A physiologically inspired agent-based approach to model upstream passage of invasive fish at a lock-and-dam.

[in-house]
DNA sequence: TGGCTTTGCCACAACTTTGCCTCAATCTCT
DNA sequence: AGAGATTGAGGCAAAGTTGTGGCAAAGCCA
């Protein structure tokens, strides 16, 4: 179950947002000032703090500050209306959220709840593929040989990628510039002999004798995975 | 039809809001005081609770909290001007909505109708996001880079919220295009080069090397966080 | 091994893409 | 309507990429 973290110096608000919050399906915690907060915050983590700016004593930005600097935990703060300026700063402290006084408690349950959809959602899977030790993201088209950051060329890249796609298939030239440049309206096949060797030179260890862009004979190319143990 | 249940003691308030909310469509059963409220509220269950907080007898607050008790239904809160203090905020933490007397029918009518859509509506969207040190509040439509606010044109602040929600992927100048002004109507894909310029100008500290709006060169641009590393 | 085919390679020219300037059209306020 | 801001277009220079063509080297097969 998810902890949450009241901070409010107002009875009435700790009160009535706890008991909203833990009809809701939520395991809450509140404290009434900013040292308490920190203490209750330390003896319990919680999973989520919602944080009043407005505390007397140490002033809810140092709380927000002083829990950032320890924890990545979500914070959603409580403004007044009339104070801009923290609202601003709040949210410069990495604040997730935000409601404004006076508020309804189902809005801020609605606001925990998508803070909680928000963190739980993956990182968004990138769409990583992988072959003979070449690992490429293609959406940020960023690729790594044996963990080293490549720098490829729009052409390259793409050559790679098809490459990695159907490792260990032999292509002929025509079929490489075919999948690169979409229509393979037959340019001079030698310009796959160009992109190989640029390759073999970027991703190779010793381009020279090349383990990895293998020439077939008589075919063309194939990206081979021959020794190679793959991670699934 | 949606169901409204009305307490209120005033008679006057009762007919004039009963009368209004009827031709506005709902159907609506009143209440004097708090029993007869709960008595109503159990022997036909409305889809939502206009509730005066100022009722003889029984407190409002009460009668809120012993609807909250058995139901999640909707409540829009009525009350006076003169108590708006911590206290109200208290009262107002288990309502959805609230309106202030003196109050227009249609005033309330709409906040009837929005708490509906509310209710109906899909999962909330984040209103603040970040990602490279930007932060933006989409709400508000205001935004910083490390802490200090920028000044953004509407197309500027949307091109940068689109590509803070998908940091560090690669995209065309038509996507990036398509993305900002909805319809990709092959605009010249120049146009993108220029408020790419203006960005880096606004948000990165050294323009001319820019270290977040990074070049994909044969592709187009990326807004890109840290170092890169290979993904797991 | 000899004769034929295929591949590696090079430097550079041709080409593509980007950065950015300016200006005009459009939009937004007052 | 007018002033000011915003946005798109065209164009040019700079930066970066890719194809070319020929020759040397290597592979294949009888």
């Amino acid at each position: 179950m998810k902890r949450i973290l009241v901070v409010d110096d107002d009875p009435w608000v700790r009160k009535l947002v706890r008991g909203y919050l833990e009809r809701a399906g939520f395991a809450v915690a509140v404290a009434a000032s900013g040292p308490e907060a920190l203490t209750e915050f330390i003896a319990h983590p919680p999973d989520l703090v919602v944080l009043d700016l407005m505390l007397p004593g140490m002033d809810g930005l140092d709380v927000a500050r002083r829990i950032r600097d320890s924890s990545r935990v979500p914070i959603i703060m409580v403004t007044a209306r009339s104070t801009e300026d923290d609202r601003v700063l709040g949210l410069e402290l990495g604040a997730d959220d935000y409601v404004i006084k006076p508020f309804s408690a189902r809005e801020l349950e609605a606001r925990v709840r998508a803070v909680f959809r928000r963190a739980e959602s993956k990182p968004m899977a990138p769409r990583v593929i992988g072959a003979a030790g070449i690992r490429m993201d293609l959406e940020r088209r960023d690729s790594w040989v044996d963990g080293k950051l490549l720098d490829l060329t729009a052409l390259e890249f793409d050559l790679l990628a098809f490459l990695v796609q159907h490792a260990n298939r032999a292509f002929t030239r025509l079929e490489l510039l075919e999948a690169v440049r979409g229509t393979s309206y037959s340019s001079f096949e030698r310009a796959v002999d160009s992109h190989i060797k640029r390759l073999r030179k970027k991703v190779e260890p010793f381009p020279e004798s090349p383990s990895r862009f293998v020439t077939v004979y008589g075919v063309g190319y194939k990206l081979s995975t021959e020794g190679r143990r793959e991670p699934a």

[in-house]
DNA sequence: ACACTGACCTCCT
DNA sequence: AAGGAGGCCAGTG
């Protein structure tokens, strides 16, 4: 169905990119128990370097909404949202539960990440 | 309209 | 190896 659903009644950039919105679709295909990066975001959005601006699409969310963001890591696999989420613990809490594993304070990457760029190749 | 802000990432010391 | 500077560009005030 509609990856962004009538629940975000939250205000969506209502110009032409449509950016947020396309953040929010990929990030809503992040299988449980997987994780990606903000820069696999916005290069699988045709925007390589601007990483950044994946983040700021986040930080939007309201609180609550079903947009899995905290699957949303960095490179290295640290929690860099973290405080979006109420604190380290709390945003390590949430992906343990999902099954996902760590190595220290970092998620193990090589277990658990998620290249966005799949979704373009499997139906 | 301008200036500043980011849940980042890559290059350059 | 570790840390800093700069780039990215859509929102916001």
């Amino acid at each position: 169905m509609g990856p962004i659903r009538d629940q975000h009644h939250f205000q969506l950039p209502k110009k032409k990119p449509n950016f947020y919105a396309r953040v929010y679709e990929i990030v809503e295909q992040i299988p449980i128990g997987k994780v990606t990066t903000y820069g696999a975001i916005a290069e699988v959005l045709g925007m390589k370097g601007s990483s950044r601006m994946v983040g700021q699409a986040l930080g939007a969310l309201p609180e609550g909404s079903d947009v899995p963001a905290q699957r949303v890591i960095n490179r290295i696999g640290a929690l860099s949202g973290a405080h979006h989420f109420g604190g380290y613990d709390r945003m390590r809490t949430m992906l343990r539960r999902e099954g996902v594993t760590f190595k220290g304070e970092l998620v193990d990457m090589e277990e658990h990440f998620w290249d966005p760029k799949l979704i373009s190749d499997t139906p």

The ability of fish to swim upstream through regions of swiftly flowing water is ultimately dependent on their physiological capacity. Swimming performance, the relationship between swim speed and time-to-fatigue, has been used to design fishways and identify barriers to fish movement. However, existing numerical models do not all capture the variability in swimming abilities nor the turbulent, unsteady, and three-dimensional aspect of natural flows. This deficiency is particularly problematic for fish species whose behavior is poorly understood (i.e., invasive fish) and at sites with complex flow patterns. Here, we combine species-specific swimming performance with high resolution abstractions of fluid flow in a new agent-based framework to model fatigue of upstream swimming fish under turbulent flow conditions. Our model simulates fish paths, in the absence of information on their behavioral tendencies, based on a rules-set aimed at fish swimming as far upstream as possible before complete exhaustion by selecting the path of least fatigue. We demonstrate how this model functions by examining theoretical passage of invasive silver carp, Hypopthalmichthys molitrix, and bighead carp, H. nobilis, as well a native fish, the lake sturgeon, Acipenser fulvescens, through a typical Mississippi River lock-and-dam (Lock-and-Dam #8 near Genoa, WI). The model then tests whether passage could be reduced by altering spillway gate operations. Model results suggest that passage of all three species is low under current gate operations and that passage of both carp species could be further reduced by about half through minor changes in spillway gate operation without apparent impacts on navigation, scour, or lake sturgeon passage. Model results are qualitatively consistent with observed passage rates monitored by other studies at similar lock-and-dams and are consistent with the possibility that the model likely overestimates passage rates by relying on physiological data only. This approach could be exported to other applications and fish species to help manage and control fish migration and dispersal, especially for fish whose behavior and ecology are poorly understood and not presently quantifiable.